UK drought: Why do the trees think it’s autumn already?

From the crunch of leaves underfoot and the fiery foliage adorning the trees, you might be thinking autumn has come early.

But experts say this hint of a change in the seasons isn’t genuine. Instead it’s the tell-tale sign of a “false autumn”.

They warn the heatwave and drought has pushed trees into survival mode, with leaves dropping off or changing colour as a result of stress.

And some may end up dying as a result.

Dying tree in a London parkIMAGE SOURCE,GETTY IMAGES
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Dying tree in a London park

Auburn leaves and early leaf fall are both signs that trees are stressed and “shutting up shop”, says Leigh Hunt, senior horticultural advisor at the Royal Horticultural Society.

“It’s giving the appearance that we’re already in autumn, but the days are too long for those natural autumn processes to begin,” he says.

“Physiologically, the plants are not responding to autumn conditions; that’s why we term it loosely as ‘false autumn’.”

Bodmin, CornwallIMAGE SOURCE,GETTY IMAGES
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Old tree skeletons exposed due to low water levels at Colliford Lake near Bodmin, Cornwall

He says in all his 45 years, this is one of the most severe years he’s seen in terms of damage to trees in the countryside.

And while established trees can withstand drought through their extensive network of roots, younger specimens, such as those planted on poor soil at the edge of roads could wither and die.

‘Second spring’

Trees that have lost only a few leaves with just a little bit of yellowing should recover with enough rainfall, he explains.

There’s “a critical point”, though, when the tree can’t replenish the water lost through pores in the leaves and will “literally desiccate” or dry up.

In conditions like those seen recently, trees may react by producing more seeds – for instance, acorns – in an attempt to reproduce and survive into the future.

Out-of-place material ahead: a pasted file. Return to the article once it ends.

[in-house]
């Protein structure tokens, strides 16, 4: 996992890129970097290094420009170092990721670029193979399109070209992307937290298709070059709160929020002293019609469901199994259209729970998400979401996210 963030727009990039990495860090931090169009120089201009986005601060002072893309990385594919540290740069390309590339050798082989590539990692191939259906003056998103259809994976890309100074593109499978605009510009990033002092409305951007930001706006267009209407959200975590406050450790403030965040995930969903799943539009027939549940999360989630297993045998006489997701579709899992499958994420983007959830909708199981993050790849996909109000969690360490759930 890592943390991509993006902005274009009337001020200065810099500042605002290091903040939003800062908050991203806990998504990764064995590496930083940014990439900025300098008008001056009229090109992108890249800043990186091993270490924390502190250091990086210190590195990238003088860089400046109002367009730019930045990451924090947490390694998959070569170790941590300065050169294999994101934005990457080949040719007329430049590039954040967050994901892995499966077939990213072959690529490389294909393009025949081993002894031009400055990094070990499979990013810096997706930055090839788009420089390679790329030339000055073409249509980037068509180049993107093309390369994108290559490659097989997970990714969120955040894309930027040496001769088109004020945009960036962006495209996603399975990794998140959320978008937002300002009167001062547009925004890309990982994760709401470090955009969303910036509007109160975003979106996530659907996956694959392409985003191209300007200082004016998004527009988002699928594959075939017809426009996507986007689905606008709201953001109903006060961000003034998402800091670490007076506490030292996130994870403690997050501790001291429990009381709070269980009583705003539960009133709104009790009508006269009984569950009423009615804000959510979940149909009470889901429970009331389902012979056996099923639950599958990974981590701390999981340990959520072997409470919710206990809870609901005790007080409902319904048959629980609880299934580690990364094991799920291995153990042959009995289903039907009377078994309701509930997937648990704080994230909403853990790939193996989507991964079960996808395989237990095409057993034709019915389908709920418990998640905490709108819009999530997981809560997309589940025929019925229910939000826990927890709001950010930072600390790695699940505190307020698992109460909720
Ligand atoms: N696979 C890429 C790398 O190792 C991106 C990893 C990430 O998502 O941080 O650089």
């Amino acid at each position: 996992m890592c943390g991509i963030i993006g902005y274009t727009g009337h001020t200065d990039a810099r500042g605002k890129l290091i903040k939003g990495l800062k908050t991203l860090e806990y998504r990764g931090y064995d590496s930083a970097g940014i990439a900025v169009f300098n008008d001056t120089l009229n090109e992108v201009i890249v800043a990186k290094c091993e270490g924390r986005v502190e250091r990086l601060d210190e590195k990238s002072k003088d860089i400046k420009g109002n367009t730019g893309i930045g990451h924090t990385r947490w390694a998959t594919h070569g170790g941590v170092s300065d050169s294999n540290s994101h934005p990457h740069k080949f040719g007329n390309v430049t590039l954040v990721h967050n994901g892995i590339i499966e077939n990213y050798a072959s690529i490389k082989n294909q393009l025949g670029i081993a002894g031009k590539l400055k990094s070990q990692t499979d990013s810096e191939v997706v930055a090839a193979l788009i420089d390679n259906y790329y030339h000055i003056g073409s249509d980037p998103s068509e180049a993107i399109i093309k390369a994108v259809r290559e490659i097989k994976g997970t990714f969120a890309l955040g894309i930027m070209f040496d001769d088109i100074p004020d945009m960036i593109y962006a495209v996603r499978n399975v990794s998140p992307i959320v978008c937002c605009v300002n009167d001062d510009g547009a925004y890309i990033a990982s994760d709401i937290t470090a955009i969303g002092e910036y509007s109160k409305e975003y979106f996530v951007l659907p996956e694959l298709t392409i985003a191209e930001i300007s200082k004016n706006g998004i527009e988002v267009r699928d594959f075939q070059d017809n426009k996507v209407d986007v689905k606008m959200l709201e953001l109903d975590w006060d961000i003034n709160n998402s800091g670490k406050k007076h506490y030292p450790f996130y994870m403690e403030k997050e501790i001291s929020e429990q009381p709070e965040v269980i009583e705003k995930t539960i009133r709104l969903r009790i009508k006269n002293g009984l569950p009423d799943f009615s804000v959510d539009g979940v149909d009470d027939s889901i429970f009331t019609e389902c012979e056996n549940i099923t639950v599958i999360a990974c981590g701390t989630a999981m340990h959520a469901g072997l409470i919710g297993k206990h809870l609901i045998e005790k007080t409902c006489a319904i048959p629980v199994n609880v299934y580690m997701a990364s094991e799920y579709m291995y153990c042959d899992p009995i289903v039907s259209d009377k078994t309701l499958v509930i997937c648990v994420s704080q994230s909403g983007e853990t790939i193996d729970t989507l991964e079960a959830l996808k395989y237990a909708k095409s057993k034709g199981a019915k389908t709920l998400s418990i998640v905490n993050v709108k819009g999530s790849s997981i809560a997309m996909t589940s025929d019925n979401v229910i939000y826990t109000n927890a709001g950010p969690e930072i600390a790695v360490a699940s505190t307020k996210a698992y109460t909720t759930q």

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The drought has caused hard, compacted soil, which can affect germination

And if there’s a lot of rain we might even see “a second spring” with trees putting on an extra spurt of growth, he says.

Early berries

Other signs of the unpredictable weather can be seen in berries appearing on plants and shrubs.

The Woodland Trust, which records seasonal changes, has received its earliest ever report of ripe blackberries – from 28 June.

It says fruits and nuts are ripening faster than ever, which “can spell disaster for wildlife” that feed on them.

“The record-breaking heat we have just experienced has helped bring on a number of early autumn events,” says Fritha West, from the Woodland Trust.

“We have received some of our earliest ever ripe blackberry records from the south of England. Hawthorn and rowan are also ripening early in some parts of the country, where early leaf tinting has also been observed.

“Elder and holly have been recorded as fruiting earlier too. Both extreme temperatures and a lack of water can cause trees to drop their leaves earlier than we’d expect.”

Shrinking rivers

It’s hard to predict the long-term consequences of drought, but ecology experts think weeks of parched grasslands and rock-hard soil in much of southern England will be having a big impact on wildlife.

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The shell of a crayfish on the dried river bed of the Thames in Ashton Keyne

In and around rivers, the drought could be felt for years to come.

During summer droughts, fast-growing algae can smother wetland plants, killing them by blocking out light.

A reduction in river levels reduces habitat for fish, amphibians and invertebrates, affecting whole ecosystems.

“These plants provide vital habitat for insects and fish, and their loss from the ecosystem causes major changes up the food chain,” says Dr Mike Bowes of the UK Centre for Ecology & Hydrology.

“It can take several years before plants are able to recover or recolonise these drought-impacted river reaches, and so the impact of severe droughts can be prolonged.”

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